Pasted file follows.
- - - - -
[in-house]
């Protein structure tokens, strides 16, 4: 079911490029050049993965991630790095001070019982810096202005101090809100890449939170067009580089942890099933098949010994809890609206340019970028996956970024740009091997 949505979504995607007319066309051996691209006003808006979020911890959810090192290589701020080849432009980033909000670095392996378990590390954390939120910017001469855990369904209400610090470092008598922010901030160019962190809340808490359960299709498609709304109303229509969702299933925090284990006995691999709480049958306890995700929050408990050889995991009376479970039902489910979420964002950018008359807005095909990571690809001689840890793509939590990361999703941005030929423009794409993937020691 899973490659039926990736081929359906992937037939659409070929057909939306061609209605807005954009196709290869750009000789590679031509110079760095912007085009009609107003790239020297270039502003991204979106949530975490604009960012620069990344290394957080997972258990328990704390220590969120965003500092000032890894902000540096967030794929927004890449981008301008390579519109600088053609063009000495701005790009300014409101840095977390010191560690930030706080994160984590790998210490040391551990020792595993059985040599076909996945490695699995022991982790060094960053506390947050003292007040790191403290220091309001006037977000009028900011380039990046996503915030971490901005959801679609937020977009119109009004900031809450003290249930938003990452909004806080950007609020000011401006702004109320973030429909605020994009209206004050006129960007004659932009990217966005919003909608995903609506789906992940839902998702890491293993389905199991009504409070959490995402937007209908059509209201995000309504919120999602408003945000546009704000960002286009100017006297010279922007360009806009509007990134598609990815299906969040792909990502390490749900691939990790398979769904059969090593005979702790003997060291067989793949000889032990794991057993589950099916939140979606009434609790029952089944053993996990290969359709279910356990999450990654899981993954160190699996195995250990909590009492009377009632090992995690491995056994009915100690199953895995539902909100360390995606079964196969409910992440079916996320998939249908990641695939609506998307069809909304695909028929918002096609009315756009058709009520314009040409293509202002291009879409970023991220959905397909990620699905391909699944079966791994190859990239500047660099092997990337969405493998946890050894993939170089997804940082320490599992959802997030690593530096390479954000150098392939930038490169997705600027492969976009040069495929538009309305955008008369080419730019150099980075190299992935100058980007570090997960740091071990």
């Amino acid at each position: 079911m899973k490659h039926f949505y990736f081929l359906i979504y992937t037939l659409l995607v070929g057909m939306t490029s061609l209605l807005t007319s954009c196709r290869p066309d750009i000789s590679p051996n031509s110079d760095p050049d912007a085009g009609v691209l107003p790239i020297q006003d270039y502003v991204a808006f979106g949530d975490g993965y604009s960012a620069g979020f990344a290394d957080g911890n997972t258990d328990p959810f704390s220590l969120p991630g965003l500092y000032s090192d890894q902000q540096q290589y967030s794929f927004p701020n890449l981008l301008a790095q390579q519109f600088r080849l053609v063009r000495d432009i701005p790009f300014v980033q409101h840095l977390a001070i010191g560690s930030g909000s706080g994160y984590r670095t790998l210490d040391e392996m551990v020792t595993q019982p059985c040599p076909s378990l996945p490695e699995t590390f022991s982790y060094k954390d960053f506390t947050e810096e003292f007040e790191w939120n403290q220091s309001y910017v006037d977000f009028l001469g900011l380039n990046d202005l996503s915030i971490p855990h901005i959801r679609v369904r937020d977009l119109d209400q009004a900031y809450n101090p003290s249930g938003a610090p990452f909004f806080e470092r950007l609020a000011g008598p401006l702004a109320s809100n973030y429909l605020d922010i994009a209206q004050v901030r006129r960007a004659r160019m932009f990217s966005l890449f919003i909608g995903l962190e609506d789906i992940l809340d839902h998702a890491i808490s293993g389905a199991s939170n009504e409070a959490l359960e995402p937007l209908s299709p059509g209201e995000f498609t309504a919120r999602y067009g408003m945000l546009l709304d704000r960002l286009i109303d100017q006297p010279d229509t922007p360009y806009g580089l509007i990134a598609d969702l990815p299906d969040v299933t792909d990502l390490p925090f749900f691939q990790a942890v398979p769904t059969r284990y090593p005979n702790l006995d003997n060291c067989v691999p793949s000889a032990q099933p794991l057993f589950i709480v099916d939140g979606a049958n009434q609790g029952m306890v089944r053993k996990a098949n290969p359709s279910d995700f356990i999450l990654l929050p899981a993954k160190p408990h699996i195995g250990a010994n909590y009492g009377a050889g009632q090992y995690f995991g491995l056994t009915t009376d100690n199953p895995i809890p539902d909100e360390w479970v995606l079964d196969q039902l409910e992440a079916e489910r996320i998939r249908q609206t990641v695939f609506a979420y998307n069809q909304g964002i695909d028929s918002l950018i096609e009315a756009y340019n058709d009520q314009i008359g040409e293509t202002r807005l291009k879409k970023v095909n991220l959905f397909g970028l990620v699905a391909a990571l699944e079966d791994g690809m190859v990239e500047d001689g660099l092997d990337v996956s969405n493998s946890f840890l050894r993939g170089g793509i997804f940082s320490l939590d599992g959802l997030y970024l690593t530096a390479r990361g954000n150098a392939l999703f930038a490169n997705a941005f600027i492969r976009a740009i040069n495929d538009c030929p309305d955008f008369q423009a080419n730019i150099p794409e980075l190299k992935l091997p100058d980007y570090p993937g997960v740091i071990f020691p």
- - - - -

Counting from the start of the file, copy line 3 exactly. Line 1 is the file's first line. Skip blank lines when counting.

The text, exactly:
């Amino acid at each position: 079911m899973k490659h039926f949505y990736f081929l359906i979504y992937t037939l659409l995607v070929g057909m939306t490029s061609l209605l807005t007319s954009c196709r290869p066309d750009i000789s590679p051996n031509s110079d760095p050049d912007a085009g009609v691209l107003p790239i020297q006003d270039y502003v991204a808006f979106g949530d975490g993965y604009s960012a620069g979020f990344a290394d957080g911890n997972t258990d328990p959810f704390s220590l969120p991630g965003l500092y000032s090192d890894q902000q540096q290589y967030s794929f927004p701020n890449l981008l301008a790095q390579q519109f600088r080849l053609v063009r000495d432009i701005p790009f300014v980033q409101h840095l977390a001070i010191g560690s930030g909000s706080g994160y984590r670095t790998l210490d040391e392996m551990v020792t595993q019982p059985c040599p076909s378990l996945p490695e699995t590390f022991s982790y060094k954390d960053f506390t947050e810096e003292f007040e790191w939120n403290q220091s309001y910017v006037d977000f009028l001469g900011l380039n990046d202005l996503s915030i971490p855990h901005i959801r679609v369904r937020d977009l119109d209400q009004a900031y809450n101090p003290s249930g938003a610090p990452f909004f806080e470092r950007l609020a000011g008598p401006l702004a109320s809100n973030y429909l605020d922010i994009a209206q004050v901030r006129r960007a004659r160019m932009f990217s966005l890449f919003i909608g995903l962190e609506d789906i992940l809340d839902h998702a890491i808490s293993g389905a199991s939170n009504e409070a959490l359960e995402p937007l209908s299709p059509g209201e995000f498609t309504a919120r999602y067009g408003m945000l546009l709304d704000r960002l286009i109303d100017q006297p010279d229509t922007p360009y806009g580089l509007i990134a598609d969702l990815p299906d969040v299933t792909d990502l390490p925090f749900f691939q990790a942890v398979p769904t059969r284990y090593p005979n702790l006995d003997n060291c067989v691999p793949s000889a032990q099933p794991l057993f589950i709480v099916d939140g979606a049958n009434q609790g029952m306890v089944r053993k996990a098949n290969p359709s279910d995700f356990i999450l990654l929050p899981a993954k160190p408990h699996i195995g250990a010994n909590y009492g009377a050889g009632q090992y995690f995991g491995l056994t009915t009376d100690n199953p895995i809890p539902d909100e360390w479970v995606l079964d196969q039902l409910e992440a079916e489910r996320i998939r249908q609206t990641v695939f609506a979420y998307n069809q909304g964002i695909d028929s918002l950018i096609e009315a756009y340019n058709d009520q314009i008359g040409e293509t202002r807005l291009k879409k970023v095909n991220l959905f397909g970028l990620v699905a391909a990571l699944e079966d791994g690809m190859v990239e500047d001689g660099l092997d990337v996956s969405n493998s946890f840890l050894r993939g170089g793509i997804f940082s320490l939590d599992g959802l997030y970024l690593t530096a390479r990361g954000n150098a392939l999703f930038a490169n997705a941005f600027i492969r976009a740009i040069n495929d538009c030929p309305d955008f008369q423009a080419n730019i150099p794409e980075l190299k992935l091997p100058d980007y570090p993937g997960v740091i071990f020691p």